<img src=”http://calitreview.com/wp-content/uploads/2013/05/04-OldAndy.jpg” altTHE OFFICE — “A.A.R.M.” Episode 922 — Pictured: Ed Helms as Andy Bernard “/>
Elsewhere in The Office. The episode’s title “A.A.R.M.” refers to Assistant to the Assistant Regional Manager. In the new office with zero tolerance for nonsense, Jim convinces Dwight to run a contest to determine the Assistant to the Assistant Regional Manager, the advisor to the advisor. The staff must go through a variety of tasks that they all fail at … except for Dwight, which was Jim’s intention all along– to make Dwight the assistant to his own assistant. What would have been a throwaway in a conventional half hour episode (e.g. “Paper Airplane”) benefits from the extended running time. Most modern episodes become overloaded with subplots, which destroy the comedic heart by not giving it the time it deserves. By allowing the comedic set pieces to play out and giving different characters things to do, it shows why jokes should simmer.
In addition to running for being his own lackey’s lackey, Dwight continues his subplot with Angela. Ready to propose to Esther, he begins to question his feelings for his former lover… especially after she brings her son to the office. And, although she claims Philip’s not his, he doubts it. (Spoiler: Philip actually turns out to be Dwight’s, and she was lying to get him to marry her for real and not because it’s his bastard son.) After Jim gives Dwight the aforementioned speech about love, he chases her car with his and proposes to her. His preceding statement, “I will raise 100 children with 100 of your lovers if it means I can be with you!” is more romantic than Jim’s sappy video. So, much like her breakdown from a couple of episodes ago, once again, Angela gets points over Pam.
In the C-plot, the camera follows Andy as he tries to audition for an a cappella show that seems like a mash up of American Idol and The Sing Off. In a clever bit, the people waiting on line for the show treat the Office camera like a show camera- waving signs, cheering, being boisterous, etc.. Less clever- everything else about the plot. At least the judges (including Clay Aiken) tell Andy that he’s not good enough. With his tail between his legs, Andy returns at the end to join his former co-workers to watch the documentary at Poor Richard’s.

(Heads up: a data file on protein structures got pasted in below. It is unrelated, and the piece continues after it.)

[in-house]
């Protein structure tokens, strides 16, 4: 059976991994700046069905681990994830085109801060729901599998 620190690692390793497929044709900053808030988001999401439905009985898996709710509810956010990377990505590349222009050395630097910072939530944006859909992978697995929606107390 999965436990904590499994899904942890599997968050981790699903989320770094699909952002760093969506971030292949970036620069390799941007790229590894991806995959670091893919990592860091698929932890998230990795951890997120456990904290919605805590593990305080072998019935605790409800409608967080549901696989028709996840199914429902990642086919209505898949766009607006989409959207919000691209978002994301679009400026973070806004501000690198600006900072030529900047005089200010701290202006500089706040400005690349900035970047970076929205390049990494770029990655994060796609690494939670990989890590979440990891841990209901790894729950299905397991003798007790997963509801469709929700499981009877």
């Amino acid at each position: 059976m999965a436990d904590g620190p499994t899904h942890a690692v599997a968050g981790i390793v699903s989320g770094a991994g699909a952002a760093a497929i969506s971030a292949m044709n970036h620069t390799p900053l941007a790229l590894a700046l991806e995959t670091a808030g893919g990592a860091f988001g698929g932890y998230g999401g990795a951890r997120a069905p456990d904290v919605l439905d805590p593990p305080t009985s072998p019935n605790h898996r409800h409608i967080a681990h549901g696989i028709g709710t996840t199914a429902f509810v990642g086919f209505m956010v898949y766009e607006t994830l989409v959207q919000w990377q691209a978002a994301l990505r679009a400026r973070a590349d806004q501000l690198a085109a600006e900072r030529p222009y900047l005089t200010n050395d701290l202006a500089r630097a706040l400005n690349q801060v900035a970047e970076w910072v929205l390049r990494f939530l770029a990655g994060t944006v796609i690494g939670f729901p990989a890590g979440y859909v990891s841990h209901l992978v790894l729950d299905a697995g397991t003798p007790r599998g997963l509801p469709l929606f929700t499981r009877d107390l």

In an even less important plot, Darryl returns secretly to collect some belongings after not saying good-bye to people because he’s already relocated to Philadelphia. Unfortunately, he’s caught during the A.A.R.M. contest, and everyone demands that he spends some time with them. Realizing he can’t leave, he gives them the opportunity to do one thing and they choose dance party, because that’s what people do I guess. Everyone has fun, and Darryl realizes he’ll miss the zaniness.
• Comparing the final episodes of this season to the final episodes of the Michael era, I think “A.A.R.M.” did something else better than “Goodbye Michael.” Jim’s speech to Dwight about following one’s heart felt more honest and more powerful than Jim’s speech to Michael about him being a great boss.
• I enjoyed several of the changes to the office made by Dwight, particularly the hierarchy mobile and the paintings. There’s a portrait of him and Mose that’s quite distinguished.
• The Schrute engagement ring came from a bullet taken from his grandmother’s ass because she was shot by Adolph Coors, the “gangster patriarch of the Coors dynasty,” while bootlegging.
• I liked Jim and Dwight doing the Dwight and Michael positioning in the boss’ office.
• There are a couple of good talking heads discussing how they feel about the show airing. Stanley says how over the course of filming he’s had three affairs and, if he’s found dead, it’s probably his wife. Creed: “If my parents see this, I am toast.”
• That mural subplot went nowhere- or should I wait to comment on that next week?
• Let the bloated zombie corpse that used to be Community die.
• I will not be recapping or even watching the Retrospective (airing from 8 EST to 9 EST), but will review the 75 minute, last episode of The Office. Let’s close this out next week.